A photo posted by Beyond Retro (@beyondretro) on

However, this is very different from that of Urban Outfitters – it isn’t simply a process of copying the looks of the past, but rather showing an admiration for the pieces that have survived the test of time.

With a team of skilled specialists, Beyond Retro scout through mountains of second-hand clothes, simultaneously predicting and paving the way for bigger retailers.

“If it wasn’t made in the seventies, and then you try to say it’s a seventies style, it’s not going to be the same as something that was actually made then,” says Chidera, and this removes its authenticity.

“People who walk into vintage stores have a genuine love for these items,” Storey tells Artefact, “and not because it’s fashionable at the moment. It gives the clothes character and a sentimental connection.”

“When it comes to fashion,” Chidera adds, “this has been the most experimental generation because we have merged all eras together to create modern looks.”

This is referred to as ‘upcycling’, which is the process of revamping something that has already been used.

We’re looking at the past with rose-tinted glasses, and the danger of focusing on the past is that we fail to engage with the realities of today.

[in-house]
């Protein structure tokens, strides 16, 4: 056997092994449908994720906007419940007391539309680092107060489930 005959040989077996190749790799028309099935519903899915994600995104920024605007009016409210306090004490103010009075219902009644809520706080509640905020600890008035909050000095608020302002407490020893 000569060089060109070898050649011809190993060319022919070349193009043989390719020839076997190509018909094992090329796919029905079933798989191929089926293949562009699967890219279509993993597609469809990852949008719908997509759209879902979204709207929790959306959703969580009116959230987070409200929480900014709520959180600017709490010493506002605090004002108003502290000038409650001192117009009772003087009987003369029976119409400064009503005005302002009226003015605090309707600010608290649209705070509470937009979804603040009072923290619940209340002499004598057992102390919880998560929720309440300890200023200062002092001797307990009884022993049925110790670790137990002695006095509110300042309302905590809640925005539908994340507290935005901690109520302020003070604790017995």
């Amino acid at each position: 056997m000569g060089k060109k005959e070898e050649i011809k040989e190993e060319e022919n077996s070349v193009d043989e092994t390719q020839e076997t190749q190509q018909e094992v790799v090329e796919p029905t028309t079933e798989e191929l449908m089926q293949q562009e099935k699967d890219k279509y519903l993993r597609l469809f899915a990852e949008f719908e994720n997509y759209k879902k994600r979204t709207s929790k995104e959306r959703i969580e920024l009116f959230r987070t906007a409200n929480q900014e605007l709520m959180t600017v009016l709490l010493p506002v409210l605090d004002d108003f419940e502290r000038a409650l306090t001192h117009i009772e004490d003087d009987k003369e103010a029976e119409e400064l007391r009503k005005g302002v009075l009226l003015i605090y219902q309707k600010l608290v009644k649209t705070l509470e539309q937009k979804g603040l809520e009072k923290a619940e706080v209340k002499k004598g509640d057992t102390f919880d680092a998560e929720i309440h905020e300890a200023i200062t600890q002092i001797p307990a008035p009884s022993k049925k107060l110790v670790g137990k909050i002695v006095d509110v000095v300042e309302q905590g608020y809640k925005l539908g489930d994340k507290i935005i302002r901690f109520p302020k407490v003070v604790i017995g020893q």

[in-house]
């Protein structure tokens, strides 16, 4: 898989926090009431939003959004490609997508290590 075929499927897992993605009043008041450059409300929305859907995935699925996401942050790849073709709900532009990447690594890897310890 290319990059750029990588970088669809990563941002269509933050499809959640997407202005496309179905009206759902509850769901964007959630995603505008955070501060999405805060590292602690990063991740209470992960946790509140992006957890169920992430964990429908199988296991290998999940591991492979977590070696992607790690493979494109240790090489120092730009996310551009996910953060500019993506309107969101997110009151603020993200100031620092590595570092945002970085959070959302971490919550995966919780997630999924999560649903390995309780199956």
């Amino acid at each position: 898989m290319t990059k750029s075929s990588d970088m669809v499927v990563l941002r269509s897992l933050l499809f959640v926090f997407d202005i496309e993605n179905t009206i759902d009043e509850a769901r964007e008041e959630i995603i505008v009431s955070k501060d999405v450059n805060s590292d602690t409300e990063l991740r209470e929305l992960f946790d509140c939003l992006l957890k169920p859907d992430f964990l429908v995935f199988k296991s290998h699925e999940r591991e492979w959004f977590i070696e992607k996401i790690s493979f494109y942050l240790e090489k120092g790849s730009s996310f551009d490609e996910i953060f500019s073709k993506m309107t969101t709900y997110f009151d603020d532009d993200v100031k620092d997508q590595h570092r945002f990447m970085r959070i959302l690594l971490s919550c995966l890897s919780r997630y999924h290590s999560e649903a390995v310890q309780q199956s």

Fashion isn’t the only thing that has made a comeback. According to Chidera, the same concept that motivated the punk movement in the seventies is the same today.

“The future of fashion is rebellion,” she says, “in a world where we’re taught to look like everyone else, to be perceived as normal and desirable,” we are breaking the mould, suggesting that one thing we have in common with previous decades is going against the status quo.

And maybe that’s not the worst thing to imitate.

So is it fair to claim that the 2010s will be defined as the throwback decade of fashion?

If retailer websites and catwalks are anything to go by, then yes – big brands are living for the nostalgia young women have with the past, and what better way to make a profit than bringing back what they were selling 20 years ago?

The 2010s have become a time-capsule of fashion to date. But while recycling trends is not ground-breaking, it would be a shame for this decade to be remembered for it’s lack of commitment to try something new.

The 80s had their vibrant, though questionable, colours and shoulder pads. The 70s had their disco pants.

With just over three years left of this decade, to have something to claim our own and make its mark in the industry that goes beyond what we already know shouldn’t be too much to ask.

 

 


Featured image by Erich Stüssi via Flickr CC.